The king sends (Derwentwater) a summons to London. His wife bids him make his will before going. As he goes along his way, ill portents greet him. Arriving in London, he is condemned to death. (He gives gifts to the poor and is executed)
Although based on a historical incident, this ballad is a rather curious amalgam of material from other pieces; the opening is straight from "Sir Patrick Spens" [Child #58],
while the incident of the nosebleed portending doom is found in "The Mother's Malison, or Clyde's Water" [Child 216]. The making of the will is harder to trace, but the idea is commonplace.
There is an obvious urge to confuse this with "Derwentwater's Farewell," by Robert Surtees, but Child explicitly and correctly denies this link.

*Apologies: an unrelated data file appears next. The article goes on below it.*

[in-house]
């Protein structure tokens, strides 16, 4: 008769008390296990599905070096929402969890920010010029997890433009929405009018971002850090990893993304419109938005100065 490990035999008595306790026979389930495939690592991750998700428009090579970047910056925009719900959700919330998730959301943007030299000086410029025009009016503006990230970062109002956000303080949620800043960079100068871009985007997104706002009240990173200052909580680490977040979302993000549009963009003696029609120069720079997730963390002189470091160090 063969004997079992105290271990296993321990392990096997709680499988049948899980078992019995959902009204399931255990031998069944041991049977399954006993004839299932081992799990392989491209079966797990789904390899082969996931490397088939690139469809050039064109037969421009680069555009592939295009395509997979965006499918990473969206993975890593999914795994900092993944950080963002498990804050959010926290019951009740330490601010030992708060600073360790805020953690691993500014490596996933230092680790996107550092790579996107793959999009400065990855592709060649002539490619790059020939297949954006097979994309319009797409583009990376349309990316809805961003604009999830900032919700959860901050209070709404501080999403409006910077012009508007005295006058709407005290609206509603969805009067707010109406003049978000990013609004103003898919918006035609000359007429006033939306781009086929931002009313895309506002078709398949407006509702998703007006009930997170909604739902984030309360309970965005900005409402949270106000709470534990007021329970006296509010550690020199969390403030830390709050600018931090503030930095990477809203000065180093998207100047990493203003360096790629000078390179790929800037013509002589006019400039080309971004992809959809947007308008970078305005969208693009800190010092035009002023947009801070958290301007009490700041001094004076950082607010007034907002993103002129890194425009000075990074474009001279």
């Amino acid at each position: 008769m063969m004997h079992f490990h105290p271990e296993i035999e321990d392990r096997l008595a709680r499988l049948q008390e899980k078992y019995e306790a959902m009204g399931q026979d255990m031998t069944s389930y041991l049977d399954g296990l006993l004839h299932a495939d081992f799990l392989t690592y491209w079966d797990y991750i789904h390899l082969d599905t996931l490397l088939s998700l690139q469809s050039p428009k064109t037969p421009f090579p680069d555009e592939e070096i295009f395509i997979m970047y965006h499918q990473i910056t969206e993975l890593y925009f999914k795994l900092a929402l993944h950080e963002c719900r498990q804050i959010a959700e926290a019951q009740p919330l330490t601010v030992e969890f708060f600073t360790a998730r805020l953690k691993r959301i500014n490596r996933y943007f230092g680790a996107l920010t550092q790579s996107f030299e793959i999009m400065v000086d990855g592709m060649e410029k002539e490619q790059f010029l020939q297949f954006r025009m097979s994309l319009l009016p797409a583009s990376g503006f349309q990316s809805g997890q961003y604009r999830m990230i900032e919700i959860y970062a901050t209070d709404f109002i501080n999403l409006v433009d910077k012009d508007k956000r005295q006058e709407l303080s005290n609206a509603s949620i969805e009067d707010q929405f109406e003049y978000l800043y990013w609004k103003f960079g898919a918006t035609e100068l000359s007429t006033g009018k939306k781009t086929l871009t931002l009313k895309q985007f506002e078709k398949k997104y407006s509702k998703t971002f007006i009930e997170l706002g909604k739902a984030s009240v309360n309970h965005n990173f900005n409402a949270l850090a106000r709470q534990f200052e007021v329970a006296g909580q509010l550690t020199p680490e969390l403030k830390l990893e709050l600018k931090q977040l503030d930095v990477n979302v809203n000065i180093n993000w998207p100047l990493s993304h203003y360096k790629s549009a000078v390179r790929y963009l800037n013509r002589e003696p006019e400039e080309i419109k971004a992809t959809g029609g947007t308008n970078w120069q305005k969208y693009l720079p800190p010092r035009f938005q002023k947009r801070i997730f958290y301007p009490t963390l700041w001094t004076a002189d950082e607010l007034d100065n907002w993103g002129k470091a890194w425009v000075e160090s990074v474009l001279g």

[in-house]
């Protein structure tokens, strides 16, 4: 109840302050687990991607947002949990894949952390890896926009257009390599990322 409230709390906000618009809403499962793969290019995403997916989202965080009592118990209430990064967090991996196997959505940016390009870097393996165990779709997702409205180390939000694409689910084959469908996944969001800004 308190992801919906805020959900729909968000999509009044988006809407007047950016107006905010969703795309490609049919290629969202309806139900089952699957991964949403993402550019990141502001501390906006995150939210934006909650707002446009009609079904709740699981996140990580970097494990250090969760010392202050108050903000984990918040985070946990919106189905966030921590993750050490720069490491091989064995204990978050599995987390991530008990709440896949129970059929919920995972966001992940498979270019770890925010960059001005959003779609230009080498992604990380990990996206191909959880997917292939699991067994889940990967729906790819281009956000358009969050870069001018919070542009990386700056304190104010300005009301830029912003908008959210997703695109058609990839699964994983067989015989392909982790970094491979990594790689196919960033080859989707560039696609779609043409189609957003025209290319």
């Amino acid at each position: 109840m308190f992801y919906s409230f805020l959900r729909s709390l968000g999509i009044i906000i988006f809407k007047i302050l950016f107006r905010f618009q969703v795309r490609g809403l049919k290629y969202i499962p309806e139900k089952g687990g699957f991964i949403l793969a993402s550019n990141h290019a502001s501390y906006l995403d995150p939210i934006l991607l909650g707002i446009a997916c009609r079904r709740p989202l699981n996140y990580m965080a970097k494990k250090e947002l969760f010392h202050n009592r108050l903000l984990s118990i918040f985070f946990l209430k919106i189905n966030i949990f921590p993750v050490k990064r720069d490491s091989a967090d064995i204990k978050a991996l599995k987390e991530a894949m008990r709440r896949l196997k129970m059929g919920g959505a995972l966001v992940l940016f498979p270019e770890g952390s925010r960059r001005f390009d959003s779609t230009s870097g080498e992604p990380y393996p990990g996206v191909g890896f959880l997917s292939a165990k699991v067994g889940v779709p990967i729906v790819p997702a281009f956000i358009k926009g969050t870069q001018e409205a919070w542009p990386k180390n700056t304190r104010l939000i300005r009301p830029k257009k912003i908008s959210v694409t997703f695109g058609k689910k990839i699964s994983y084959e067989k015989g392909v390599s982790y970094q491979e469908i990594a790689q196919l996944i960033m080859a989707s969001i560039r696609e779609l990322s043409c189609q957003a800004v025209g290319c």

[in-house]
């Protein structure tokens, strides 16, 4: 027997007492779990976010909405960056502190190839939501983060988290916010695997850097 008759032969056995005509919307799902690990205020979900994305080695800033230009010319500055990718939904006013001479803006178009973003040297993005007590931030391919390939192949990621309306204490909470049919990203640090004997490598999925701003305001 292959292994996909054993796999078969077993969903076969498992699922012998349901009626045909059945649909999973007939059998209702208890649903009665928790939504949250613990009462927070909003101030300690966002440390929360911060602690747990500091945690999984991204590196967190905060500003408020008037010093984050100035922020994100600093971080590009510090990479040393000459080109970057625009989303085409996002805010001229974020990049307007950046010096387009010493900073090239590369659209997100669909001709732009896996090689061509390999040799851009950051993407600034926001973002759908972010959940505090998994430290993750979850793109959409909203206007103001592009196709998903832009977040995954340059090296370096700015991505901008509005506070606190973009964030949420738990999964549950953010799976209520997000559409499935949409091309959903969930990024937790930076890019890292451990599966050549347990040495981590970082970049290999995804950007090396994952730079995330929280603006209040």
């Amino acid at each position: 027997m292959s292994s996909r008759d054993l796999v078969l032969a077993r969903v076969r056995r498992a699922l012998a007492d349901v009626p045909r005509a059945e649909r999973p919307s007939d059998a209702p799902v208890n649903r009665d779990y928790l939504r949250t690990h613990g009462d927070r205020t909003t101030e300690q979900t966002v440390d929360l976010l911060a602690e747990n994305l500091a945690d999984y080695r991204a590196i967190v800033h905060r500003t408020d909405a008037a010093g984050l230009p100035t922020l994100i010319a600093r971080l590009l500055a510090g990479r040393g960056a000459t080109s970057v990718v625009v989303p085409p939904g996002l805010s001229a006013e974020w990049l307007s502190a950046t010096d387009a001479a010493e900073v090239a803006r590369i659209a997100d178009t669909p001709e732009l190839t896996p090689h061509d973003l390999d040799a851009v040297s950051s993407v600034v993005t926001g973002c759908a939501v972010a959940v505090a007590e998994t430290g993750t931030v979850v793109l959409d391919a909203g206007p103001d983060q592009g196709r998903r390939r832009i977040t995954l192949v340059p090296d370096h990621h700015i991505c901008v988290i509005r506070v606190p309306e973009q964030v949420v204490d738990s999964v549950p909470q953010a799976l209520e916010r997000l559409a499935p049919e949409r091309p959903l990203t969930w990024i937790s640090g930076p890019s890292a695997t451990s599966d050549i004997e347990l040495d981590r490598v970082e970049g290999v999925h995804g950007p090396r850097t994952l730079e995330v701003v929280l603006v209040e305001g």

Derwentwater seems by all accounts to have been popular, and other poems were written of his death. In this case, it would appear that an unknown poet (Surtees?) took pieces of older ballads to produce a song for the occasion.
The night of Derwentwater's execution witnessed a particularly bright aurora, and the aurora is sometimes called "Derwentwater's Lights" as a result. But this usage, like the ballad itself, seems to have faded out with time. - RBW